Have you ever seen a Black guy or lady with blue eyes? What was your first response when you heard the news? Seeing one on my way home from school approximately 25 years ago made me feel dizzy to the point of passing out. When I first saw the person, I assumed she was a Mami Water (mermaid), because she did not appear to be albino. From a distance, the woman seemed to be very frightening, but as I got closer, she appeared to be quite beautiful and intriguing.
In many ways, this event is similar to the response of a group of Nigerian parents who gave birth to a blonde-haired, blue-eyed baby girl in London a few years ago. When the husband first saw the infant, he was taken aback. If it weren’t for the fact that he had such complete faith in his wife, their marriage may have ended there – at least until a DNA test confirmed that the kid was really his.
Many people nowadays assume that folks who have blue eyes or other non-brown eyes are not of African heritage and that if they are, they must be using colored contact lenses to disguise their ethnicity and origin. When it comes to people with blue eyes, there have been some other concerns raised in the past.
New evidence suggests that early humans who left Africa did, in fact, come back.
People with blue eyes have been accused of being malevolent by others. Others want to know whether persons with blue eyes have difficulty concentrating, seeing well, or if their level of hearing is affected. Some of these worries are unfounded, while others, such as the possibility of hearing loss, seem to be correct based on current evidence.
In general, however, and contrary to popular belief, having blue eyes is not exclusively a characteristic of Asians or Europeans; black Africans may also have blue eyes, and there are a variety of hypotheses for why this is the case.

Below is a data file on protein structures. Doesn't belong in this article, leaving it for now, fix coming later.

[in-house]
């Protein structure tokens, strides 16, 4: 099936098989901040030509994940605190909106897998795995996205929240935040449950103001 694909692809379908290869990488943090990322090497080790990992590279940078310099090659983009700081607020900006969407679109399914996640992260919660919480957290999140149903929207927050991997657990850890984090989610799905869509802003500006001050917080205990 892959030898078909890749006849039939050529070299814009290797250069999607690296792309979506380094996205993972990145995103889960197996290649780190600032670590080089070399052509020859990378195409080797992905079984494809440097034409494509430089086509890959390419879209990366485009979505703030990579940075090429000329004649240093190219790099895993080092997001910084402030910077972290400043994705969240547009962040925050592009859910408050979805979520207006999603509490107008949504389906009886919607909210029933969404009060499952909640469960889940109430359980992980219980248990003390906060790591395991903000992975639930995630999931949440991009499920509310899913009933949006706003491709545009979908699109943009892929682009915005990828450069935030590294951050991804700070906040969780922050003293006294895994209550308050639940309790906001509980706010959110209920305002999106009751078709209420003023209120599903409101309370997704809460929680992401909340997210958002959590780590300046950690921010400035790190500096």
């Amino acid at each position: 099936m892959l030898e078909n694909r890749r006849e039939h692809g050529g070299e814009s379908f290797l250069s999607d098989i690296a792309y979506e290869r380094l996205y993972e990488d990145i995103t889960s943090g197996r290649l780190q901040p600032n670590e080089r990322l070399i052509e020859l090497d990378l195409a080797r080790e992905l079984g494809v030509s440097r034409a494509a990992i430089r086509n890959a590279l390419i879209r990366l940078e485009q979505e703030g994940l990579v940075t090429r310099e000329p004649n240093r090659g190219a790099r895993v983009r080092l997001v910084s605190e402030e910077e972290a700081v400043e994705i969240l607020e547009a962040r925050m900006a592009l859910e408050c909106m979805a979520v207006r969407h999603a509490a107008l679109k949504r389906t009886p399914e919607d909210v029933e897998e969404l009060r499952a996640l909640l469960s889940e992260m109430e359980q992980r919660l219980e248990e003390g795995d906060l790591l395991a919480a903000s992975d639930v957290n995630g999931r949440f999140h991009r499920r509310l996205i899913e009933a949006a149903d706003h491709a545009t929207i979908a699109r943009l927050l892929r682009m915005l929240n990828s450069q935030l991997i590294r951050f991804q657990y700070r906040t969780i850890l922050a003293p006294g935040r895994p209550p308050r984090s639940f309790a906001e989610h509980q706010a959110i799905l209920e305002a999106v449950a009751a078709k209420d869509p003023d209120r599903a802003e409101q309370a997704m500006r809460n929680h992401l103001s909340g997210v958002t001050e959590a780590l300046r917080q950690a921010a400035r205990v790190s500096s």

In the first instance, blue eyes might occur as a consequence of a genetic mutation. Specifically, “a single mutation that occurred as recently as 6,000 to 10,000 years ago was responsible for all of the blue-eyed humans who are now living on Earth.”
A team of researchers from Copenhagen University made this discovery, which they published in Science. The team’s findings were published in the Journal of Human Genetics. They discovered a single mutation in a gene called “OCA2,” which occurred by coincidence somewhere along the northwest coast of the Black Sea roughly 8,000 years ago in a single person.
When a person of African heritage has Caucasian ancestors on both sides of the family who are carriers of the gene for that specific eye color, blue eyes might also result.
Besides a genetic mutation, blue eyes may also be produced by Waardenburg Syndrome, a deficit that is passed down from a single parent who may have comparable traits. There are many kinds of Waardenburg Syndrome, but in general, it is an uncommon condition characterized by sensorineural deafness in conjunction with pigmentary abnormalities and deficiencies of neutral-crest-derived tissues, as well as other signs and symptoms.
Aside from that, others have speculated that blue eyes are a product of ancient interbreeding with the Neanderthals, who went extinct around 25,000 years ago. In Afritorial, another idea is put forward that blond hair and blue eyes came about due to something known as “sex selection,” which is a process where men and females chose their partners on the basis of one uncommon physical attribute that is not always related with fitness.
Notably, having blue eyes is not a sign of wickedness or depravity, and the only method to determine if someone has natural or fake blue eyes is to inquire about the individual.
Several renowned Black celebrities, like Rihanna, Tyra Banks, Vanessa Williams, and others, have natural eye colors
other than black or brown. In addition to South Sudan, South Africa, Nigeria, Uganda, and other parts of Africa, evidence of blue-eyed Africans may be found across the continent.